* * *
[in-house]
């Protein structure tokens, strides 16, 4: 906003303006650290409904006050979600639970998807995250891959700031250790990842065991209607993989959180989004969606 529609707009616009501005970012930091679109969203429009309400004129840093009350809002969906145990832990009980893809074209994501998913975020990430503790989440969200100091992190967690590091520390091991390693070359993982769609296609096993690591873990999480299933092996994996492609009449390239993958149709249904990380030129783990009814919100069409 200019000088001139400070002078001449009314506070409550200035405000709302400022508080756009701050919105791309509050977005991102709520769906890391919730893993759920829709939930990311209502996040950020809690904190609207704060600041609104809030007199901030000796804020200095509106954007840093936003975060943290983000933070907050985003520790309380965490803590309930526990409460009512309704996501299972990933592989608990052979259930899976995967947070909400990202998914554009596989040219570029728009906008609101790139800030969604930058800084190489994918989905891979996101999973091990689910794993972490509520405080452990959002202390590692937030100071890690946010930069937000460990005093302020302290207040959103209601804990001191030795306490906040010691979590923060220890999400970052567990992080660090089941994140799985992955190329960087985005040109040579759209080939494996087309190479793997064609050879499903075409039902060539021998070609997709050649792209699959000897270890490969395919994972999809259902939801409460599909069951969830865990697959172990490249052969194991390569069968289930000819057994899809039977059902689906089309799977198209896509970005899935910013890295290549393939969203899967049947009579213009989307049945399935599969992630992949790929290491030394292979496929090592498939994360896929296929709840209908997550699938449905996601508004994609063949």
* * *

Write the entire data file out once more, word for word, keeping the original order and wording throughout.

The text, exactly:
[in-house]
């Protein structure tokens, strides 16, 4: 906003303006650290409904006050979600639970998807995250891959700031250790990842065991209607993989959180989004969606 529609707009616009501005970012930091679109969203429009309400004129840093009350809002969906145990832990009980893809074209994501998913975020990430503790989440969200100091992190967690590091520390091991390693070359993982769609296609096993690591873990999480299933092996994996492609009449390239993958149709249904990380030129783990009814919100069409 200019000088001139400070002078001449009314506070409550200035405000709302400022508080756009701050919105791309509050977005991102709520769906890391919730893993759920829709939930990311209502996040950020809690904190609207704060600041609104809030007199901030000796804020200095509106954007840093936003975060943290983000933070907050985003520790309380965490803590309930526990409460009512309704996501299972990933592989608990052979259930899976995967947070909400990202998914554009596989040219570029728009906008609101790139800030969604930058800084190489994918989905891979996101999973091990689910794993972490509520405080452990959002202390590692937030100071890690946010930069937000460990005093302020302290207040959103209601804990001191030795306490906040010691979590923060220890999400970052567990992080660090089941994140799985992955190329960087985005040109040579759209080939494996087309190479793997064609050879499903075409039902060539021998070609997709050649792209699959000897270890490969395919994972999809259902939801409460599909069951969830865990697959172990490249052969194991390569069968289930000819057994899809039977059902689906089309799977198209896509970005899935910013890295290549393939969203899967049947009579213009989307049945399935599969992630992949790929290491030394292979496929090592498939994360896929296929709840209908997550699938449905996601508004994609063949």